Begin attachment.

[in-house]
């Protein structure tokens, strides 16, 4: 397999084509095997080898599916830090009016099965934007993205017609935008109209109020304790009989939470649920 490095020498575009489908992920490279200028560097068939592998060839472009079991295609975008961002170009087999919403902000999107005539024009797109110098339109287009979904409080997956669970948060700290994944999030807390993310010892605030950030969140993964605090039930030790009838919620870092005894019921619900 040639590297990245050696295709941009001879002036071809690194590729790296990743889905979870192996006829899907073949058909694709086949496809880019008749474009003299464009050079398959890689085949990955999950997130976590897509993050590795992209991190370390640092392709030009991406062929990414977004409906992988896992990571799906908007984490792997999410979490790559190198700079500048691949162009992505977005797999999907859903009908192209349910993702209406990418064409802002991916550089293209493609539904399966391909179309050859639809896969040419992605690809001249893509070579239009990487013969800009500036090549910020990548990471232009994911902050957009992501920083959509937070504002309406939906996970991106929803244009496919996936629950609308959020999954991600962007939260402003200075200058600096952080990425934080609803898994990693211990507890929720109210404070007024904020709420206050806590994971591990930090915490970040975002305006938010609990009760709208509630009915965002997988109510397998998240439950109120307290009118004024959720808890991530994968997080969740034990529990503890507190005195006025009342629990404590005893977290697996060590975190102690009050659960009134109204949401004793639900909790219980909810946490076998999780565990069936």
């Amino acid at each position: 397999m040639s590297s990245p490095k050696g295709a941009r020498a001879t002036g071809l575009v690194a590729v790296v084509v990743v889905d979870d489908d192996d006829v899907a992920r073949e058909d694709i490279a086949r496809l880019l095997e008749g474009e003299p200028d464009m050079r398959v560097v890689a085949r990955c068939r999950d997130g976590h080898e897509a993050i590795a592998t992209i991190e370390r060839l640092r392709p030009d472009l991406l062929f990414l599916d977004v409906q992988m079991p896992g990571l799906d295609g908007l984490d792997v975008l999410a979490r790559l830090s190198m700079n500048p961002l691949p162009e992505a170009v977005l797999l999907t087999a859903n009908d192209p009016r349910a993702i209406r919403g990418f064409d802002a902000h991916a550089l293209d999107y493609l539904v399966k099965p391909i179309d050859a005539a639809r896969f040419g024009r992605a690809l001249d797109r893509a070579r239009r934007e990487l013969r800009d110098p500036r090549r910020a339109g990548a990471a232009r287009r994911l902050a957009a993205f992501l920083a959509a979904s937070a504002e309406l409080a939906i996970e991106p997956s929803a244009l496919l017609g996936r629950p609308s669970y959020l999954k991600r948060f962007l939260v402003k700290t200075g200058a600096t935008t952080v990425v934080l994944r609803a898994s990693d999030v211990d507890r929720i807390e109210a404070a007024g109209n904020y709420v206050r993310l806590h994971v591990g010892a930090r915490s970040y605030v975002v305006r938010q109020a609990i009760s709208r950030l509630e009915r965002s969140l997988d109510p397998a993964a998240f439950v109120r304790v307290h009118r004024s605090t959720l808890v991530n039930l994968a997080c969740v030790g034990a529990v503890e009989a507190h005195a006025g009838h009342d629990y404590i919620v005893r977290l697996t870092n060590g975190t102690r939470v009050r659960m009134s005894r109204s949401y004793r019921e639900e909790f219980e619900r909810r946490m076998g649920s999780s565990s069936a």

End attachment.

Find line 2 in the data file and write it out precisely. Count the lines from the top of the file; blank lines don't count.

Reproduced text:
């Protein structure tokens, strides 16, 4: 397999084509095997080898599916830090009016099965934007993205017609935008109209109020304790009989939470649920 490095020498575009489908992920490279200028560097068939592998060839472009079991295609975008961002170009087999919403902000999107005539024009797109110098339109287009979904409080997956669970948060700290994944999030807390993310010892605030950030969140993964605090039930030790009838919620870092005894019921619900 040639590297990245050696295709941009001879002036071809690194590729790296990743889905979870192996006829899907073949058909694709086949496809880019008749474009003299464009050079398959890689085949990955999950997130976590897509993050590795992209991190370390640092392709030009991406062929990414977004409906992988896992990571799906908007984490792997999410979490790559190198700079500048691949162009992505977005797999999907859903009908192209349910993702209406990418064409802002991916550089293209493609539904399966391909179309050859639809896969040419992605690809001249893509070579239009990487013969800009500036090549910020990548990471232009994911902050957009992501920083959509937070504002309406939906996970991106929803244009496919996936629950609308959020999954991600962007939260402003200075200058600096952080990425934080609803898994990693211990507890929720109210404070007024904020709420206050806590994971591990930090915490970040975002305006938010609990009760709208509630009915965002997988109510397998998240439950109120307290009118004024959720808890991530994968997080969740034990529990503890507190005195006025009342629990404590005893977290697996060590975190102690009050659960009134109204949401004793639900909790219980909810946490076998999780565990069936």